Catherine Egan ‘12 finished her degree in Art History at Williams in 2016 just in time to return to the field house to fill in for her former coach, Doug Levine, who was on sabbatical last year. “Mr. Levine was extremely helpful the summer before I started coaching - he shared practice plans, some of his favorite drills, workouts, etc., and told me a little bit about the returning players. He also encouraged me to find my own relationship with the team, which I really appreciated.” It was “super fun going back to Brearley and reliving my volleyball experience through the girls. I really loved it.” Returning alumnae is a mini-tradition in volleyball. When Catherine was a freshman at Brearley, former player Gabi D’Addario ‘06, who was at Columbia, came back as an assistant coach. The team’s nickname “The Wild” came from a spirit game that originated from way back when Gabi was a senior in 2006. Catherine also substituted in the English Department. “It was very cool to be back at Brearley, a school that gave me so much. And soon I was calling my former teachers by their first names.”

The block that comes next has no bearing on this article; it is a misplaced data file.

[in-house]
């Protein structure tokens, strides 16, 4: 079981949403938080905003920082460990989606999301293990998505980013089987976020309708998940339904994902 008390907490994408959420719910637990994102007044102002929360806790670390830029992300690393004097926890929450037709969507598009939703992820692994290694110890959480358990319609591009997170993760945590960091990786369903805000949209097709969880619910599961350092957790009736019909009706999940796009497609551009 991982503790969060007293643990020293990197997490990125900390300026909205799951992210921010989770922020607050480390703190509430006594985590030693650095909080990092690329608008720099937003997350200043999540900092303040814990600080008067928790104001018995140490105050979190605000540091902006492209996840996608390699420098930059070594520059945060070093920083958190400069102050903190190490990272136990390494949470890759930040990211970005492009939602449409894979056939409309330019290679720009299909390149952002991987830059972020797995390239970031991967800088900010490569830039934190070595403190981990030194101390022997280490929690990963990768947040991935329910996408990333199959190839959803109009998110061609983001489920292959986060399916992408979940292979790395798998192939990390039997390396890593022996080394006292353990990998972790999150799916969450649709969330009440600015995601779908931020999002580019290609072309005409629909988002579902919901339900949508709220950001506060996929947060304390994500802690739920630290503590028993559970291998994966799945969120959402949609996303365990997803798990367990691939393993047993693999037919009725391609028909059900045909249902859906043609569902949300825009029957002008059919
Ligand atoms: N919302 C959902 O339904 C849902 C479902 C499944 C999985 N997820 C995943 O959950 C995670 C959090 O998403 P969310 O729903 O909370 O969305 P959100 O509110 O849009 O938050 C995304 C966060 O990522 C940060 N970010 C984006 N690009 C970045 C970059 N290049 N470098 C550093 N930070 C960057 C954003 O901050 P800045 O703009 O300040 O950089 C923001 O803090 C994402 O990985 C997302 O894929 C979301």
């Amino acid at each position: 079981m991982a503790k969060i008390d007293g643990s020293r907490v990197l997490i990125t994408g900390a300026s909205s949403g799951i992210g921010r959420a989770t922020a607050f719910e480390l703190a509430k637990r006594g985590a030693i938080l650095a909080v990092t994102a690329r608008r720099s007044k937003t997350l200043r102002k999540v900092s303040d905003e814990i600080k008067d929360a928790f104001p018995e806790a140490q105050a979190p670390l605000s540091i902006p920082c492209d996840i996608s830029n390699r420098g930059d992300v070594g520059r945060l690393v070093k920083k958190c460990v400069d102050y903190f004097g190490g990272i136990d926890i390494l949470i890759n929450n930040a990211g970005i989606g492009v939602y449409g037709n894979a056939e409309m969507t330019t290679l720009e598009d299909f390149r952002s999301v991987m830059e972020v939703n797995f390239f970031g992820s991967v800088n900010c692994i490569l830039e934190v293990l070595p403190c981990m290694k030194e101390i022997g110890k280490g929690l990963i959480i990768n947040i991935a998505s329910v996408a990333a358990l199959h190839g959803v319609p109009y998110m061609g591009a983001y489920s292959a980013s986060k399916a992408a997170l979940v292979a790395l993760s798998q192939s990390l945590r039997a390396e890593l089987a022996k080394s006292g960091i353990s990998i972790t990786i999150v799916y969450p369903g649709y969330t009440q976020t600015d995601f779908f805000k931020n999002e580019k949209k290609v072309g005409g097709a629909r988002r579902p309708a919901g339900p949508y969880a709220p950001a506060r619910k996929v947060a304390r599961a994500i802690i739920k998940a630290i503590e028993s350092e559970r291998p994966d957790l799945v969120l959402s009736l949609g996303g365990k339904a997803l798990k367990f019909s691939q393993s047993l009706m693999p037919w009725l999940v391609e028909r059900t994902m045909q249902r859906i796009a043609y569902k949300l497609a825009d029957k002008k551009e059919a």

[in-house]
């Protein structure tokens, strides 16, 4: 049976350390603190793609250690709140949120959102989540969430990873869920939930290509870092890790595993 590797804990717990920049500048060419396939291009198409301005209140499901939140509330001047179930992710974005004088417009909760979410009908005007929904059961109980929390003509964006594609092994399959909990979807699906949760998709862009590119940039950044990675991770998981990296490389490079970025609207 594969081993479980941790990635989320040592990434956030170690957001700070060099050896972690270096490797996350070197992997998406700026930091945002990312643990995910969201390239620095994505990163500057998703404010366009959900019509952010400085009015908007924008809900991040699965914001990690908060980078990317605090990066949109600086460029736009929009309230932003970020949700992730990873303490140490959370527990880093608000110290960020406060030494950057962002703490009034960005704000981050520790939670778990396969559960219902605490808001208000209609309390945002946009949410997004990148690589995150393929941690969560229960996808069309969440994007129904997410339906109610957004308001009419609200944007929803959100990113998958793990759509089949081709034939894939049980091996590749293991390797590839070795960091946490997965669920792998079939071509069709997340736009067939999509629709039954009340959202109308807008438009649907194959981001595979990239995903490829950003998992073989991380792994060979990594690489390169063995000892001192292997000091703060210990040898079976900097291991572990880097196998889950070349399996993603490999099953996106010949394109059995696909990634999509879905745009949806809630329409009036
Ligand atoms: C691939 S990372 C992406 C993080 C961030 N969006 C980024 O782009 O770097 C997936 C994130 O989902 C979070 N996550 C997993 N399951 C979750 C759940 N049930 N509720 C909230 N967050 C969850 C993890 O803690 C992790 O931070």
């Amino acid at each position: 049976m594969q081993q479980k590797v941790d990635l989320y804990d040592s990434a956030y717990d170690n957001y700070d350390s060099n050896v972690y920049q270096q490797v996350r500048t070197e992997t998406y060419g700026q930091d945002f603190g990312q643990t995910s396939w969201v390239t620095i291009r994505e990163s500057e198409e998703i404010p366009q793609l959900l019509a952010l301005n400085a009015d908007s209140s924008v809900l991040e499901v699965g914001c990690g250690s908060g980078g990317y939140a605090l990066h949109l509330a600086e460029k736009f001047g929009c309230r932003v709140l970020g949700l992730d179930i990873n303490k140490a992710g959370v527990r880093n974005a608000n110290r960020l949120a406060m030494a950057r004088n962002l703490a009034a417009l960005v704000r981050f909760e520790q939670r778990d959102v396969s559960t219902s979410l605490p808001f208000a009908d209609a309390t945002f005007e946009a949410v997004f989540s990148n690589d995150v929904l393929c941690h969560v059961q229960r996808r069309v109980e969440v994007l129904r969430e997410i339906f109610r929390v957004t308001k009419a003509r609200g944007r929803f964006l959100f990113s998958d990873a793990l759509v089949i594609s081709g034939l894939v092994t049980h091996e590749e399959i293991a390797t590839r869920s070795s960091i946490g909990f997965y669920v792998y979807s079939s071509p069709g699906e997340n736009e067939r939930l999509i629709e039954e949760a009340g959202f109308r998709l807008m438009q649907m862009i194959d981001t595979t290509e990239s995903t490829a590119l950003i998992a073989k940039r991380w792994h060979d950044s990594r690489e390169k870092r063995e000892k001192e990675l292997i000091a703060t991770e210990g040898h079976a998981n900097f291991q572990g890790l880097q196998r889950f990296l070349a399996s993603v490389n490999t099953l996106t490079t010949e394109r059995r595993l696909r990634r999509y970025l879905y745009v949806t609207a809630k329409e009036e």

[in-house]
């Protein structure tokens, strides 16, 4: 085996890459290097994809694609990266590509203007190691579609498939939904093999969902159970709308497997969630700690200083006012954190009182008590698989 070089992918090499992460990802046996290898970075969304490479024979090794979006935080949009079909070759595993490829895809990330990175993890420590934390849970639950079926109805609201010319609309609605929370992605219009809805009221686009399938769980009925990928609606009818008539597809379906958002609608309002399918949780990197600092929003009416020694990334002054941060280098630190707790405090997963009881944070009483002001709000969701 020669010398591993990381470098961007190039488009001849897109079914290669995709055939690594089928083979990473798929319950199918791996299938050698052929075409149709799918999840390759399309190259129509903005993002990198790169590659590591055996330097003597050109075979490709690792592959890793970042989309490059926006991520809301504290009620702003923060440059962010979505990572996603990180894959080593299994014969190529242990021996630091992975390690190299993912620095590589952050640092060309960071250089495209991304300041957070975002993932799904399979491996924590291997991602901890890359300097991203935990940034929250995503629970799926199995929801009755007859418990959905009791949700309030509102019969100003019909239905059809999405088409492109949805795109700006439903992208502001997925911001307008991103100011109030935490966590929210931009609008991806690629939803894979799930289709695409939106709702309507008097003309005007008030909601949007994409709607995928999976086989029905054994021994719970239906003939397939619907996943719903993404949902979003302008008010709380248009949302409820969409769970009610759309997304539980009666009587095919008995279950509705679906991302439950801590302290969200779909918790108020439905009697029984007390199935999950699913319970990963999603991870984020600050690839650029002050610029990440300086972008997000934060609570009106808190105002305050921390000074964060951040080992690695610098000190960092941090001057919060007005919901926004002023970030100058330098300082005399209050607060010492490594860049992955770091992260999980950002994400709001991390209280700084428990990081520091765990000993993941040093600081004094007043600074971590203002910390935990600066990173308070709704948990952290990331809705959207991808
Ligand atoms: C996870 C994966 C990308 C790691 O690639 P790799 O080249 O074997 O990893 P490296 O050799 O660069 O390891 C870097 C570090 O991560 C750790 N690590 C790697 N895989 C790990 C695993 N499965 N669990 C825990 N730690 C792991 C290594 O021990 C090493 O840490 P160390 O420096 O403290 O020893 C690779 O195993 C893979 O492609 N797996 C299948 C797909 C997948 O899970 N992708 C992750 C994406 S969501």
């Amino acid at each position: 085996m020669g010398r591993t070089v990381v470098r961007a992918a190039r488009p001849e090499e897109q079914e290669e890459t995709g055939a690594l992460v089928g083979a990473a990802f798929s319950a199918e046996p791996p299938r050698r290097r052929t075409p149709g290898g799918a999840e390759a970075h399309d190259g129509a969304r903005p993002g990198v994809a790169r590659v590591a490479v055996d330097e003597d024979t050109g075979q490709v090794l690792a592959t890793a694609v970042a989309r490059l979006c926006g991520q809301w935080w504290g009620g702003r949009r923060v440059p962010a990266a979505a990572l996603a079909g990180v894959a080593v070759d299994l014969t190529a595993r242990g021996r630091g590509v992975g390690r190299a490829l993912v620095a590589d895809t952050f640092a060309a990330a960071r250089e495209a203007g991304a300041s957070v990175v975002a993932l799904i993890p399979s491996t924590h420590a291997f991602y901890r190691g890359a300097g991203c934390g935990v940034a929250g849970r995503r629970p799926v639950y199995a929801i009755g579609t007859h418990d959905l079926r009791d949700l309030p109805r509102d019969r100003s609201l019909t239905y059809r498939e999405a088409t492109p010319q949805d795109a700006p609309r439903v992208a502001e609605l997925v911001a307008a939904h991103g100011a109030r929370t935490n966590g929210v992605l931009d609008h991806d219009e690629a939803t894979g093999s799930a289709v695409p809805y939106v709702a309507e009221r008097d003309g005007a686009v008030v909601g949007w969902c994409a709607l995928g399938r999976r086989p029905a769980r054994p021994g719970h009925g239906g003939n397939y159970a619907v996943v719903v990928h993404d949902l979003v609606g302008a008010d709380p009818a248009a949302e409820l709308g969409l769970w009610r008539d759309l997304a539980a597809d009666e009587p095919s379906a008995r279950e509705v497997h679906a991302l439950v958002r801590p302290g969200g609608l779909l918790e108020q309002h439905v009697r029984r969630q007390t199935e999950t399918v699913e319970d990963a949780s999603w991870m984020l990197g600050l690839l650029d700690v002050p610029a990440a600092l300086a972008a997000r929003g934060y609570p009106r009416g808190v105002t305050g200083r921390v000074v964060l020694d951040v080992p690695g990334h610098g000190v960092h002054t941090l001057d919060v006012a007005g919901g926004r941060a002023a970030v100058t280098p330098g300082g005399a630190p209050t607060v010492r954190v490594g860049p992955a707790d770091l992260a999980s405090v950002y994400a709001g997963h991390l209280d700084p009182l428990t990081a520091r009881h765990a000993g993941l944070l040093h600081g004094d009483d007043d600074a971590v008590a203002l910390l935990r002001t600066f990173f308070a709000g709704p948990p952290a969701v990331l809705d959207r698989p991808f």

At Brearley, Victoria Kingham ‘14 played soccer, competed in gymnastics and ran track but she was actually recruited for cross-country by Williams. “My coach took a gamble. He had seen my track times and thought they would translate. My first cross-country meet ever was in college.” Victoria credits the whole Brearley Athletics department with her success. Mr. La Morte was understanding and helpful with the need to take time to run during gymnastics season, and when Victoria considered switching her fall sport to cross country, Director of Athletics Tammy Zazuri encouraged her to stick with soccer rather than narrow her focus. “She was 200% right. I entered college so much fresher. I wasn’t burnt out from running.” Victoria plans to go to law school but next year will be back on the esplanade coaching cross-country and track. “Ever since I left Brearley, I’ve wanted to come back, in any capacity. All my friends are so unsurprised: ‘Of course you’re going back to Brearley’.”
More tales of valor and prowess to come, as well as photos of the athletes not pictured here. Go Beavers!!